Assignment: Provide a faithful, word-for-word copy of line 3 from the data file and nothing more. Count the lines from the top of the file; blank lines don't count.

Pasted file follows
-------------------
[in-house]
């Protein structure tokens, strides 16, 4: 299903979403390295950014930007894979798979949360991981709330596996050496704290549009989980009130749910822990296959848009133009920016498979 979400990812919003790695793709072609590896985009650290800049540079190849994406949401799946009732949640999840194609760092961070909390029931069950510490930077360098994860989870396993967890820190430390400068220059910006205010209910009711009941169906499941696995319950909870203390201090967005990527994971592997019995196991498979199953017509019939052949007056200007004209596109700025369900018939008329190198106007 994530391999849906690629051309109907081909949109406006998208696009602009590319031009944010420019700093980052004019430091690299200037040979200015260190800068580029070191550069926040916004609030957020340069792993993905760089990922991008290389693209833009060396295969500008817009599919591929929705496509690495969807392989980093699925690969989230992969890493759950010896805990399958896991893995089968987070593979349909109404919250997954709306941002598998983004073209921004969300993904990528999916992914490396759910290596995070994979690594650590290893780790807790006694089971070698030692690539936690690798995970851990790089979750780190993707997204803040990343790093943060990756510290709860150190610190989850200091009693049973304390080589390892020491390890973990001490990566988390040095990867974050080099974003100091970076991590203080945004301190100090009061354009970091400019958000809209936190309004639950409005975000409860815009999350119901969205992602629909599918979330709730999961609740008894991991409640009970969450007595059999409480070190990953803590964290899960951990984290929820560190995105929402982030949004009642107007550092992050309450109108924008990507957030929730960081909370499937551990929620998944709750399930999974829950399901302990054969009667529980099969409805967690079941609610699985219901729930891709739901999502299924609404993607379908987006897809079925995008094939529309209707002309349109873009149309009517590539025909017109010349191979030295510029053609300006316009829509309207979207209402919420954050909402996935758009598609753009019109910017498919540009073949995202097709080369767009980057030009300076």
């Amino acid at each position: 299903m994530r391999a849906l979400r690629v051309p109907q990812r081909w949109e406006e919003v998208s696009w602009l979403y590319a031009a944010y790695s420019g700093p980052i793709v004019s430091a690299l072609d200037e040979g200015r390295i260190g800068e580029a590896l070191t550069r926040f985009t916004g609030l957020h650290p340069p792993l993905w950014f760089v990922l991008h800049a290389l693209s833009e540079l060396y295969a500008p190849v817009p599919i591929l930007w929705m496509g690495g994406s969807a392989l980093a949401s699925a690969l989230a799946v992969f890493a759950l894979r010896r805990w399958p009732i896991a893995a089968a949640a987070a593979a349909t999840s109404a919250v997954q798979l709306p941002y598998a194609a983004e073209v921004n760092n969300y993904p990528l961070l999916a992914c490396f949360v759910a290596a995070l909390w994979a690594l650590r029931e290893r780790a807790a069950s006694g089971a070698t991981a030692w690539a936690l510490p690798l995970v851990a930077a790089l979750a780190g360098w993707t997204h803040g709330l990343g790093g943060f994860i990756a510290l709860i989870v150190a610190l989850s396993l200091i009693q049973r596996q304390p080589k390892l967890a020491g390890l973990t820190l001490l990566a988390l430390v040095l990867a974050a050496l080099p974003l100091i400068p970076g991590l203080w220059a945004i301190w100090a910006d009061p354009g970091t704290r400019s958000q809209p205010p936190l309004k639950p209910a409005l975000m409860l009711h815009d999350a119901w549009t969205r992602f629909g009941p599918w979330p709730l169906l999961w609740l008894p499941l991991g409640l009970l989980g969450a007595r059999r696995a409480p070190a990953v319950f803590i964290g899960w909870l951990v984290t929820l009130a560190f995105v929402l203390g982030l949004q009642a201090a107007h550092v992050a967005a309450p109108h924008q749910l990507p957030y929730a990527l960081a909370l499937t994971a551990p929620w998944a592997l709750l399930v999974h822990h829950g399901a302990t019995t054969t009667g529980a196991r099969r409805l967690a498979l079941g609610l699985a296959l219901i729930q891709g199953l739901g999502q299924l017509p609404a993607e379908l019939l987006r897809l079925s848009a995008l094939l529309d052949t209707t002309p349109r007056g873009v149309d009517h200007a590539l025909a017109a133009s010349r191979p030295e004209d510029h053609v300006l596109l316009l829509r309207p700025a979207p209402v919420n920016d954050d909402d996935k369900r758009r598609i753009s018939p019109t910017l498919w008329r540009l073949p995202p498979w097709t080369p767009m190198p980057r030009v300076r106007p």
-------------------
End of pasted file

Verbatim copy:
């Amino acid at each position: 299903m994530r391999a849906l979400r690629v051309p109907q990812r081909w949109e406006e919003v998208s696009w602009l979403y590319a031009a944010y790695s420019g700093p980052i793709v004019s430091a690299l072609d200037e040979g200015r390295i260190g800068e580029a590896l070191t550069r926040f985009t916004g609030l957020h650290p340069p792993l993905w950014f760089v990922l991008h800049a290389l693209s833009e540079l060396y295969a500008p190849v817009p599919i591929l930007w929705m496509g690495g994406s969807a392989l980093a949401s699925a690969l989230a799946v992969f890493a759950l894979r010896r805990w399958p009732i896991a893995a089968a949640a987070a593979a349909t999840s109404a919250v997954q798979l709306p941002y598998a194609a983004e073209v921004n760092n969300y993904p990528l961070l999916a992914c490396f949360v759910a290596a995070l909390w994979a690594l650590r029931e290893r780790a807790a069950s006694g089971a070698t991981a030692w690539a936690l510490p690798l995970v851990a930077a790089l979750a780190g360098w993707t997204h803040g709330l990343g790093g943060f994860i990756a510290l709860i989870v150190a610190l989850s396993l200091i009693q049973r596996q304390p080589k390892l967890a020491g390890l973990t820190l001490l990566a988390l430390v040095l990867a974050a050496l080099p974003l100091i400068p970076g991590l203080w220059a945004i301190w100090a910006d009061p354009g970091t704290r400019s958000q809209p205010p936190l309004k639950p209910a409005l975000m409860l009711h815009d999350a119901w549009t969205r992602f629909g009941p599918w979330p709730l169906l999961w609740l008894p499941l991991g409640l009970l989980g969450a007595r059999r696995a409480p070190a990953v319950f803590i964290g899960w909870l951990v984290t929820l009130a560190f995105v929402l203390g982030l949004q009642a201090a107007h550092v992050a967005a309450p109108h924008q749910l990507p957030y929730a990527l960081a909370l499937t994971a551990p929620w998944a592997l709750l399930v999974h822990h829950g399901a302990t019995t054969t009667g529980a196991r099969r409805l967690a498979l079941g609610l699985a296959l219901i729930q891709g199953l739901g999502q299924l017509p609404a993607e379908l019939l987006r897809l079925s848009a995008l094939l529309d052949t209707t002309p349109r007056g873009v149309d009517h200007a590539l025909a017109a133009s010349r191979p030295e004209d510029h053609v300006l596109l316009l829509r309207p700025a979207p209402v919420n920016d954050d909402d996935k369900r758009r598609i753009s018939p019109t910017l498919w008329r540009l073949p995202p498979w097709t080369p767009m190198p980057r030009v300076r106007p």